The essential singularity nature of the gap equation is suggestive of the fact that we will have to take into account fluctuations to all orders to get the real answer (and not just quadratic fluctuations, a la RPA). This only leads back to the fact that we probably have to do a RG calculation to get the true picture.

I'm beginning to converge on the possibility that the amazing success of the G-L mean-field theory likely arises from the fact that the basin of attraction of the eventual RG stable fixed point must extend really close to the critical fixed point. This would probably justify what lies at the heart of the mean-field method, i.e., replacing the effect of divergent fluctuations by an expectation value in order to get the gap equation through the self-consistency method.

Hi Ross, allow me to chip in with some commentaries. I would like to apologize in advance for my usual verbiage.

ReplyDeleteAlthough I appreciate Berry's attempt at being comprehensive I do think that it is a bit naive and throws a lot of different stuff in the same bucket.

Regarding the transition from special relativity to classical mechanics it is certainly true that the Lorentz Group to Galilean Group is a discontinuous transition. Moreover, the Galilean Group cannot even be implemented in a regular four dimensional manifold, but the correct spacetime description is in terms of fibre bundles (Geroch's relativity from A to B discusses this w/out all the math). This does give rise to interesting consequences, such as the fact that rigid bodies cannot be defined in relativity, only in classical mechanics (sort of like babinet's principle prohibits the definition of shadows in wave optics). Nevertheless the transition is smooth in the sense that all observables change values smoothly under the limit. A usufeul analogy is that the SE(2) group of translations and rotations in the plane is a non-smooth deformation of SO(3), but the representantions of SE(2) are smooth deformations of the SO(3) ones.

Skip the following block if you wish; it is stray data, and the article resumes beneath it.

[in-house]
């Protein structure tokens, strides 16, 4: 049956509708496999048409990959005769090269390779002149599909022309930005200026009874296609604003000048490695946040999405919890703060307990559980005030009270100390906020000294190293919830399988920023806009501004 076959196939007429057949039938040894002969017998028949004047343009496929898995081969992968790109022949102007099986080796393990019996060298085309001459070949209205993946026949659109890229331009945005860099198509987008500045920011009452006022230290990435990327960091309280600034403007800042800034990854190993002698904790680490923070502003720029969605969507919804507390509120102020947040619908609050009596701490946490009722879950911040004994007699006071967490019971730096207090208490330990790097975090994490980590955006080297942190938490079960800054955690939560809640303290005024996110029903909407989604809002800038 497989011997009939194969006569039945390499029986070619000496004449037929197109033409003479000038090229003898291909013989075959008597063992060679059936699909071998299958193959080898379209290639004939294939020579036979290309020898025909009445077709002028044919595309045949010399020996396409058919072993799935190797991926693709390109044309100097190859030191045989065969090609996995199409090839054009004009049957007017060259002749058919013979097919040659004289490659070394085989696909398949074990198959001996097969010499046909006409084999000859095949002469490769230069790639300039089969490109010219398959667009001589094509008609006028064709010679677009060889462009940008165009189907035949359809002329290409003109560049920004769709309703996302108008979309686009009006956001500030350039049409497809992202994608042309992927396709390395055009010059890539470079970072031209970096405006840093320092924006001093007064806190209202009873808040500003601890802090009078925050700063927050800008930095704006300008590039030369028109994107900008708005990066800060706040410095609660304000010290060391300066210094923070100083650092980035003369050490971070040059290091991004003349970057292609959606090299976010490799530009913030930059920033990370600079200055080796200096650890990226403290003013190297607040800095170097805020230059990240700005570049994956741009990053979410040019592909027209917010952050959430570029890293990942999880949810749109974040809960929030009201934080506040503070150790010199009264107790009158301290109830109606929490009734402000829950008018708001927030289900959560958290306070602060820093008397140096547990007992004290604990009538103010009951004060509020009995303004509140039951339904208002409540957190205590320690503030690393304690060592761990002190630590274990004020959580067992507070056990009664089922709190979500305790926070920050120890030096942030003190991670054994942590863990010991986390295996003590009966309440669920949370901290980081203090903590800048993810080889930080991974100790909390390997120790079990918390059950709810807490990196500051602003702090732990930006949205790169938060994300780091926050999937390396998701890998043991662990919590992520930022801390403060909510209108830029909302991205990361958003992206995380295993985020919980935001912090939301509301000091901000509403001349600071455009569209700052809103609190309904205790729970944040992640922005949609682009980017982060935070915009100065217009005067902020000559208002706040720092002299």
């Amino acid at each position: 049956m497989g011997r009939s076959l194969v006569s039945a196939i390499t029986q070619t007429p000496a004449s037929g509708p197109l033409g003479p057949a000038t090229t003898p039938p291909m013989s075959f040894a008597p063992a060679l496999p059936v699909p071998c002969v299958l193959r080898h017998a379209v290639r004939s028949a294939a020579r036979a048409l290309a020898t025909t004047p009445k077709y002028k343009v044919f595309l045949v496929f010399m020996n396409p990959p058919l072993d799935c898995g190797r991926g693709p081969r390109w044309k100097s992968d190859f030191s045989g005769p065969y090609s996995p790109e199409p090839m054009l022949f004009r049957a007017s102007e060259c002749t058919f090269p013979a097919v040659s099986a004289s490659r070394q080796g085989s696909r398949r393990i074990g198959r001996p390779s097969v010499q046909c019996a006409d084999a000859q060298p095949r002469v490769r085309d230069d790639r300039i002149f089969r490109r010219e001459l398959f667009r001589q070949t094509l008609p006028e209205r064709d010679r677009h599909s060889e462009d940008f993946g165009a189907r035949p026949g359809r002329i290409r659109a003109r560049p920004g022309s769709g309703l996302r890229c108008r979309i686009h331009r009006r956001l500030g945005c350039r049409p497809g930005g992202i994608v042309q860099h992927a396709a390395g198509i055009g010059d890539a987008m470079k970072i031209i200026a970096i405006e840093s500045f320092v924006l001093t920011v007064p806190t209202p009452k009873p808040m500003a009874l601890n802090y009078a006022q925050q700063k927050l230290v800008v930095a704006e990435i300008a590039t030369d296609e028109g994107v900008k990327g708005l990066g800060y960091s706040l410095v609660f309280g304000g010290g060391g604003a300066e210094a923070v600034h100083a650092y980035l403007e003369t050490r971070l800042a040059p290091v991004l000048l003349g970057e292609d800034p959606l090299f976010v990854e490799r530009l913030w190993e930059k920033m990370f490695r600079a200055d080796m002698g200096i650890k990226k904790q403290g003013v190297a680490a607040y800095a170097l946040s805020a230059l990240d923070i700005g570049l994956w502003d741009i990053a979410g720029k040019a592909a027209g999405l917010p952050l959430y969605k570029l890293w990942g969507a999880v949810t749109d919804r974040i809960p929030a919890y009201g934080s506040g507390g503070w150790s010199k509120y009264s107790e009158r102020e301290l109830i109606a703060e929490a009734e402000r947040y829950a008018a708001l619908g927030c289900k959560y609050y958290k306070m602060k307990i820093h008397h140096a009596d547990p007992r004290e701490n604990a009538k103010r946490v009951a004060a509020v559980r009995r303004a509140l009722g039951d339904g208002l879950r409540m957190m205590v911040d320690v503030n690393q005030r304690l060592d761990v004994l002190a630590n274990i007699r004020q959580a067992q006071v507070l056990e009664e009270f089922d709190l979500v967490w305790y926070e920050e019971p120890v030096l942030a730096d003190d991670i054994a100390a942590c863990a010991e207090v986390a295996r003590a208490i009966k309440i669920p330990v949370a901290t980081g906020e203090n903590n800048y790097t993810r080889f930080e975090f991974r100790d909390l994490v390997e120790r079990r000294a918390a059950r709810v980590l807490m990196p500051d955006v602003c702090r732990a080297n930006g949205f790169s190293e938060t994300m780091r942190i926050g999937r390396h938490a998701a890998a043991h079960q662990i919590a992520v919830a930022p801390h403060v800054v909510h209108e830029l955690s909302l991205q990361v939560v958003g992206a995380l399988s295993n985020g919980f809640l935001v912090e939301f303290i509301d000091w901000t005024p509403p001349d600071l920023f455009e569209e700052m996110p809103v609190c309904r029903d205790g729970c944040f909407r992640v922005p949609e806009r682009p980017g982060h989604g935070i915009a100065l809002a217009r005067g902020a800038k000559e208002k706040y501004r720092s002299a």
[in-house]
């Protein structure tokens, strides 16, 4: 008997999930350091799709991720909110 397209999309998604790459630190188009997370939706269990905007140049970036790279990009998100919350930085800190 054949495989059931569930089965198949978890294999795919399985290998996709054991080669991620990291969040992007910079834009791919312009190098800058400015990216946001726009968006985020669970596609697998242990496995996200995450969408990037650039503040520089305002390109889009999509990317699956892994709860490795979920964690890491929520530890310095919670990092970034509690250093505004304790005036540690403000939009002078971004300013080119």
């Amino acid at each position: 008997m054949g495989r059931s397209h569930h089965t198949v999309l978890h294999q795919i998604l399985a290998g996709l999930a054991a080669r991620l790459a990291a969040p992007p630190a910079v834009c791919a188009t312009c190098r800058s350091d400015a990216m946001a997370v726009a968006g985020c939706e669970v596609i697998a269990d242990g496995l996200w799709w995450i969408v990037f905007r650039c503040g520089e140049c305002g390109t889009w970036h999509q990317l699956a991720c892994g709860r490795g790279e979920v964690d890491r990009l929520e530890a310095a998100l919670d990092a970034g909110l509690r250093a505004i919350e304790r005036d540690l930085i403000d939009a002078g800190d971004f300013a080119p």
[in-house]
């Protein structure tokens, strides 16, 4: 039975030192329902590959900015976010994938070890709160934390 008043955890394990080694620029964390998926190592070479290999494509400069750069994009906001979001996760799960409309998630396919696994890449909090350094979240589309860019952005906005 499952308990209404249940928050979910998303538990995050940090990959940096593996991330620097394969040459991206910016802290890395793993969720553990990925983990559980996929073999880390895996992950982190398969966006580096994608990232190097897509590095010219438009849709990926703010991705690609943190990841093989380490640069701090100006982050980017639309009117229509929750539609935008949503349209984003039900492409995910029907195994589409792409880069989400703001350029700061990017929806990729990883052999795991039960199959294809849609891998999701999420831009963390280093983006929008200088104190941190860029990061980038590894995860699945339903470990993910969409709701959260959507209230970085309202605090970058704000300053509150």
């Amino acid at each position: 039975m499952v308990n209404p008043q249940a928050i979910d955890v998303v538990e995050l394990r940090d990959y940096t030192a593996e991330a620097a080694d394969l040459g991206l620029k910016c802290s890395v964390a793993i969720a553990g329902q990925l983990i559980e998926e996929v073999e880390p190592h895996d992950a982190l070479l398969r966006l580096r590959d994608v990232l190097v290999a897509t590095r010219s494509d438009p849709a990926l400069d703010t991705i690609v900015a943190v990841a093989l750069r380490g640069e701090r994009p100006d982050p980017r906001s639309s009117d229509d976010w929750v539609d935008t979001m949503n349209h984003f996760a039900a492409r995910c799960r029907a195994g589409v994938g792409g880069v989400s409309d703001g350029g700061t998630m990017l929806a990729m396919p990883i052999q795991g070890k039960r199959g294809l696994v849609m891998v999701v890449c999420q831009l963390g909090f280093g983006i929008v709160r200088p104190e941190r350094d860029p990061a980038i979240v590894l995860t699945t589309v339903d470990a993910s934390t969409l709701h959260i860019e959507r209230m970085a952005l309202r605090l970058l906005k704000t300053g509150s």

Regarding Quantum Mechanics, I just disagree. There are loads of examples of different quantum mechanical systems with the same classical limit (my favorite one is tha hamiltonian H=q \cosh p, which classically is just the harmonic oscillator but quantum mechanically is not even bounded from below) or classical systems that do not admit a hamiltonian and therefore do not have a corresponding naive quantum system (like a general dissipative system). Therefore the quantum-to-classical transition cannot be simply Planck's constant going to zero. At least I guess this is the moral from decoherence and such things.

Regarding thermodynamics, that's where one should focus. From textbook lessons we learn that temperature is really an emergent concept which, as you said in the previous post, is essential to even define equilibrium. On the other hand things like Seebeck Effect furnishes us with a thermodynamical equilibrium in a temperature gradient, showing that temperature is more resilient a concept than it appears. Stellar astrophysics gives us vanilla statistical mechanics in which the specific heat is often negative. I think that this is because the 1/N limit is much more subtle but also because not only this gives you Callen style thermodynamics, but it is important to have walls (especially adiabatic ones) to define your sytem. Otherwise statistical mechanics and thermodynamics may still apply but a bit quirky.

Summarising, I think Berry's a bit hasty in the discussion. Certainly the non-relativistical limit gives us new structructures, but it is otherwise fairly well behaved. The quantum-to-classical I'm not even sure how to describe in terms of limits. But thermodynamics seem a bit special, in that the emergent concepts survive even in situations where we don't expect them to, so it seems by far the more interesting and clear case of whatever emergence is.

Sorry again for the big text,

Best,

Cesar Ulaina